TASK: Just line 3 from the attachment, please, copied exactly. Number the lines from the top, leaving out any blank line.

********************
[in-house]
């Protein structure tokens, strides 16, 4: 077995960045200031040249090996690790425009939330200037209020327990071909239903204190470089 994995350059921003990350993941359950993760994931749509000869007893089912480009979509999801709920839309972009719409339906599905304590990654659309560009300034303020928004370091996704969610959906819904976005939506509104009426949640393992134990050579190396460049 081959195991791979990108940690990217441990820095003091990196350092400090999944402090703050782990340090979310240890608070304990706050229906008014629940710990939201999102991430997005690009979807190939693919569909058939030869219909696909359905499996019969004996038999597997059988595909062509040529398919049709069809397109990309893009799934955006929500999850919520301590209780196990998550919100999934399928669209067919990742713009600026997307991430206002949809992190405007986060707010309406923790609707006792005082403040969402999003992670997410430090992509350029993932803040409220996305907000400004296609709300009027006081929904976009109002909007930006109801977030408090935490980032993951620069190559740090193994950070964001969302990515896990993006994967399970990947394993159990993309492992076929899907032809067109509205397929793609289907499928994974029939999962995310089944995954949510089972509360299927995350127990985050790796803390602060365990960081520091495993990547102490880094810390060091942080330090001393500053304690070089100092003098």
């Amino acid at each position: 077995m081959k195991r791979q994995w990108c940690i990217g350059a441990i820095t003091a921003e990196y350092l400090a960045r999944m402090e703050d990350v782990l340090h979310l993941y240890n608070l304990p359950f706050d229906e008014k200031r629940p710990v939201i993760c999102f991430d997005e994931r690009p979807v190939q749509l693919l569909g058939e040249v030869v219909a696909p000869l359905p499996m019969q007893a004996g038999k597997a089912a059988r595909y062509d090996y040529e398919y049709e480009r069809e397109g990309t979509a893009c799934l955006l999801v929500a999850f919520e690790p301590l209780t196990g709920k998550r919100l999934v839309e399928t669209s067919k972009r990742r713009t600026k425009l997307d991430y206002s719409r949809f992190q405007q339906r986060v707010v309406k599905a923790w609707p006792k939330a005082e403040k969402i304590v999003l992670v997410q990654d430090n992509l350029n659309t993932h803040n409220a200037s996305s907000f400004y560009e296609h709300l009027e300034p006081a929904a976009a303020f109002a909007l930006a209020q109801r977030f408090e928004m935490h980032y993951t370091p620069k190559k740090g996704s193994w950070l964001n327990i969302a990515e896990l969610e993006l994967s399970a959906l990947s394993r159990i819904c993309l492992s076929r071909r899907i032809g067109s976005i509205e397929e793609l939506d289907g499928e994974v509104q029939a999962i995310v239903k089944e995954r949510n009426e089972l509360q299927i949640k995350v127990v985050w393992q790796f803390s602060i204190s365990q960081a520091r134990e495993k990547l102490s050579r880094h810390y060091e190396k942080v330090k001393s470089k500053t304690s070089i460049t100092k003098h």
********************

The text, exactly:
């Amino acid at each position: 077995m081959k195991r791979q994995w990108c940690i990217g350059a441990i820095t003091a921003e990196y350092l400090a960045r999944m402090e703050d990350v782990l340090h979310l993941y240890n608070l304990p359950f706050d229906e008014k200031r629940p710990v939201i993760c999102f991430d997005e994931r690009p979807v190939q749509l693919l569909g058939e040249v030869v219909a696909p000869l359905p499996m019969q007893a004996g038999k597997a089912a059988r595909y062509d090996y040529e398919y049709e480009r069809e397109g990309t979509a893009c799934l955006l999801v929500a999850f919520e690790p301590l209780t196990g709920k998550r919100l999934v839309e399928t669209s067919k972009r990742r713009t600026k425009l997307d991430y206002s719409r949809f992190q405007q339906r986060v707010v309406k599905a923790w609707p006792k939330a005082e403040k969402i304590v999003l992670v997410q990654d430090n992509l350029n659309t993932h803040n409220a200037s996305s907000f400004y560009e296609h709300l009027e300034p006081a929904a976009a303020f109002a909007l930006a209020q109801r977030f408090e928004m935490h980032y993951t370091p620069k190559k740090g996704s193994w950070l964001n327990i969302a990515e896990l969610e993006l994967s399970a959906l990947s394993r159990i819904c993309l492992s076929r071909r899907i032809g067109s976005i509205e397929e793609l939506d289907g499928e994974v509104q029939a999962i995310v239903k089944e995954r949510n009426e089972l509360q299927i949640k995350v127990v985050w393992q790796f803390s602060i204190s365990q960081a520091r134990e495993k990547l102490s050579r880094h810390y060091e190396k942080v330090k001393s470089k500053t304690s070089i460049t100092k003098h």